Ginger the Juvey
As Told By Ginger has long been one of my favorite cartoon series. It’s a shame the series never got a DVD release. I’d even settle for offical downloadable episodes to buy, and watch on my computer, and burn to a DVD for back-up purposes. Can it really be that expensive to put together ISOs that can be downloaded, burned to a DVD, and watched on a DVD player? Of course, someone would just buy one copy and a thousand people would just BitTorrent download it from that person. Sigh. At least some people would be legally buying, though.
Since there is no DVD release, I did go the BitTorrent route. It seems there is a collection with most episodes, although a small percent of them are the German dub with English subtitles added. Better than nothing! If the series ever sees a DVD release, however, I’m going to buy that right up. I especially would like to see a DVD release as most of the final season (to my understanding) was never aired in the USA.
Rather than commenting on the pilot episode, I’m going right to the first episode of the series.
The first episode sets up the characters first thing. There’s a huge contrast between Ginger and her friends, all three “nobodies”, planning a get together, and the “popular” girls who don’t understand the life of the common students.
Courtney Gripling is set up as a stereotypical rich girl. She lives in a big house, she’s popular, and she has a trouble younger brother who has access to probably expensive technology. Her best friend Miranda certainly knows the ins-and-outs of being popular, and is instantly against Courtney’s decision to invite Ginger to Courtney’s suprise party.
Courtney isn’t the only one with a little brother. Ginger has her own troublesome little brother. Carl Foutley and his friend are well explained by simply watching them try out used dentures.
While Courtney and Ginger may be on opposite sides of the popularity line, Courtney’s kid brother, Blake, is too young to be separated as such. He and Carl appear to have some sort of understanding between one another, although one comes from an upper-class home and the other from a middle-class home. Blake still has a lot to learn about life outside of a mansion, and Carl’s just the one to teach him—even though Blake probably doesn’t intended to be learning how to survive until after Carl’s one-upped him.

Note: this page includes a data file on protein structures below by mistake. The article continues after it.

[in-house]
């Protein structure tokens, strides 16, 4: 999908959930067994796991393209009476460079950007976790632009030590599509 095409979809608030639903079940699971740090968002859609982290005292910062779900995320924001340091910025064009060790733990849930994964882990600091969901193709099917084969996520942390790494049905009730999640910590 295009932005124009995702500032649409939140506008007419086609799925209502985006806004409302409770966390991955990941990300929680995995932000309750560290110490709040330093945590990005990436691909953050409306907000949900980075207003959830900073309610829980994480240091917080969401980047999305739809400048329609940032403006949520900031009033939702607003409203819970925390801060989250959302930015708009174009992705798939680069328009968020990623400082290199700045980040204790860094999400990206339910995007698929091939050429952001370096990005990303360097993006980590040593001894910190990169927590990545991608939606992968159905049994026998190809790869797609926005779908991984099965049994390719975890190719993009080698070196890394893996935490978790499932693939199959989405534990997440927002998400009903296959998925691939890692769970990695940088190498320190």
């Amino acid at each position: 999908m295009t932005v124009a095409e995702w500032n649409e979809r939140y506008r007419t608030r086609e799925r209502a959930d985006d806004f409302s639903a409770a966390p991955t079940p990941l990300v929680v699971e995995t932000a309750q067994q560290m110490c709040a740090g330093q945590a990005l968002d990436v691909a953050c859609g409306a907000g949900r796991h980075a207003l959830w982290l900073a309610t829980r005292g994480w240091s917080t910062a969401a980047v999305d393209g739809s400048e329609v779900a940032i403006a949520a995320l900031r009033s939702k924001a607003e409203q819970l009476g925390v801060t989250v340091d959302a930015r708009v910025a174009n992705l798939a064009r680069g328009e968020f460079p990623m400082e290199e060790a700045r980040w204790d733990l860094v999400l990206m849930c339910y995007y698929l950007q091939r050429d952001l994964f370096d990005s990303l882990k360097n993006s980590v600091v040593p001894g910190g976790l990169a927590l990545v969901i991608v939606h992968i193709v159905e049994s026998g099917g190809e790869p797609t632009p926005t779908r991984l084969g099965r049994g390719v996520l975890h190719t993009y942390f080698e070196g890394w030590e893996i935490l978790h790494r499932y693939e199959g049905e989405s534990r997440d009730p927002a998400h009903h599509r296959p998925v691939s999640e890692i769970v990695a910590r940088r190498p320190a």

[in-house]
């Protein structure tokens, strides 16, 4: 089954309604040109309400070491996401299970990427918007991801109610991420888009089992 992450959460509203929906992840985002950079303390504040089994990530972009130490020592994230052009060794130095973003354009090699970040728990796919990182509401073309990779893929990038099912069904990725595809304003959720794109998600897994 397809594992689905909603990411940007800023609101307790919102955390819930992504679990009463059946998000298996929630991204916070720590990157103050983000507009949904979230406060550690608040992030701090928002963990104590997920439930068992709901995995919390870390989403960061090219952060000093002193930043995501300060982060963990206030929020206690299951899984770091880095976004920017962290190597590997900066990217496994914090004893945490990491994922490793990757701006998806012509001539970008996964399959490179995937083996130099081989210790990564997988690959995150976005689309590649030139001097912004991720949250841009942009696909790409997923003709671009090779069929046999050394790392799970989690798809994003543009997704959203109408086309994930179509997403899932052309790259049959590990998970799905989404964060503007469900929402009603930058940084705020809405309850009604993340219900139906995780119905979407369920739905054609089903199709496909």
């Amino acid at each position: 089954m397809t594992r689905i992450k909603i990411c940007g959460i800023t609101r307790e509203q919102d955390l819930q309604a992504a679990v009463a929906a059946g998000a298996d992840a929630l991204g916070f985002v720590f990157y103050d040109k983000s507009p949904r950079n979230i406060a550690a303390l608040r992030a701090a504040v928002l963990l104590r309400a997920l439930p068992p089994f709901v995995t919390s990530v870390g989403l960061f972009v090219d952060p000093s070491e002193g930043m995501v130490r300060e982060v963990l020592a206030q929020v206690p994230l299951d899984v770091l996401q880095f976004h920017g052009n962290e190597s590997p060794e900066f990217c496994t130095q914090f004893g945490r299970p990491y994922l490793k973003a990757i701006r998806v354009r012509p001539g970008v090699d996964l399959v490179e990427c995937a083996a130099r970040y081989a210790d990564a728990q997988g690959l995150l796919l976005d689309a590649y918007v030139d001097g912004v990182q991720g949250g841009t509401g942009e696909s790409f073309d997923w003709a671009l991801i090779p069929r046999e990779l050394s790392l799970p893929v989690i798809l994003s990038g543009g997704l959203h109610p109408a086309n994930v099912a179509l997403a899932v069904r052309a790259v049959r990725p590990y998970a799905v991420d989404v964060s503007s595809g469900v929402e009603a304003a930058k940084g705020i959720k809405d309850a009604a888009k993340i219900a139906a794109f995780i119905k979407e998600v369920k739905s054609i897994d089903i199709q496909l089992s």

Ginger Foutley’s best friends include Macie, the stereotypical girl in glasses with a breathing problem, fear of unsanitary things, and perhaps easily frightened. (She’s like Chuckie in RugRats in this way.)
Ginger’s other friend is Dodie, the older sister of Carl’s best friend, nicknamed Hoodsey. While Miranda is Courtney’s “in-the-know”, Dodie is Ginger’s.
One of the things I like best about this series is the social class interactions among the students. It might not be true-to-life on various levels, but it makes for good watching. An example of this is the hall monitor, insistant on specifically following hall rules, but ready to bend them for the popular Courtney Gripling.
Many series like to insert a ditsy older sibling with a smart-alec younger sibling. While Carl and Blake have their own intelligence, As Told By Ginger gives these characters their own situations, showing them in their own habitats, making their own decisions, and doing their own things. Seen in this episode, for example, is the failed blackmail attempt by Blake, leading to Carl trading the information to Ginger for use of her curling iron in exchange, to Carl giving hair curl styles to classmates (probably for a decent price). Carl didn’t need to be smarter than Ginger to get screentime. He needed only be his own person, interact with his sister by being himself, and then move back into his own world, apart from Ginger’s.
Another friend of Ginger’s is Darren Patterson, a fellow nobody. He wears a whole-head brace for his teeth, and is bullied by the more popular students (such as a football jock in this episode).
When Miranda tells Ginger to take the bank’s “Enter” sign, and Ginger says that’s stealing, I Macie’s response is a classic one: “I prefer to think of it as borrowing without asking, and no intention to return.” It reminds me of my Japanese sensei, when something couldn’t be found, she said maybe someone “borrowed it forever”.
On one end of the spectrum, you have Ginger’s mother leaving for work in an old car. On the other end, you have Blake, almost eight years old, being dropped off by his chauffeur. I can’t explain it, but I simply love the contrast of the two societies.
What I find interesting about the social statuses of the characters is that Miranda’s father is a policeman. While Courtney was probably dropped into a high social position, Miranda may have had to work at it to attain her present status.
Another aspect I enjoyed about this series is how events from one episode affect events in later episodes. After being doublecrossed (Blake citing “tomfoolery”, as any young, rich boy with his upbringing surely would), Blake takes Carl’s petrified eyeball. In most cartoons, this is the last we’d hear about the eyeball. Not so with As Told By Ginger, if I remember right. It will make its return in episodes to come.
I must admit, it was a nice coincidence for the police car to pass by Courtney’s house during the party. By the end of the episode, is Ginger on her way to popularity? In the pilot, Miranda referred to Ginger as a pet project of Courtney’s, if I recall correctly.
In this one episode, all the main characters not only have been introduced, but stereotypes are well used to establish the basics of what type of character each one is. This leaves 59 episodes to explore the characters and to see how they handle whatever life may throw at them.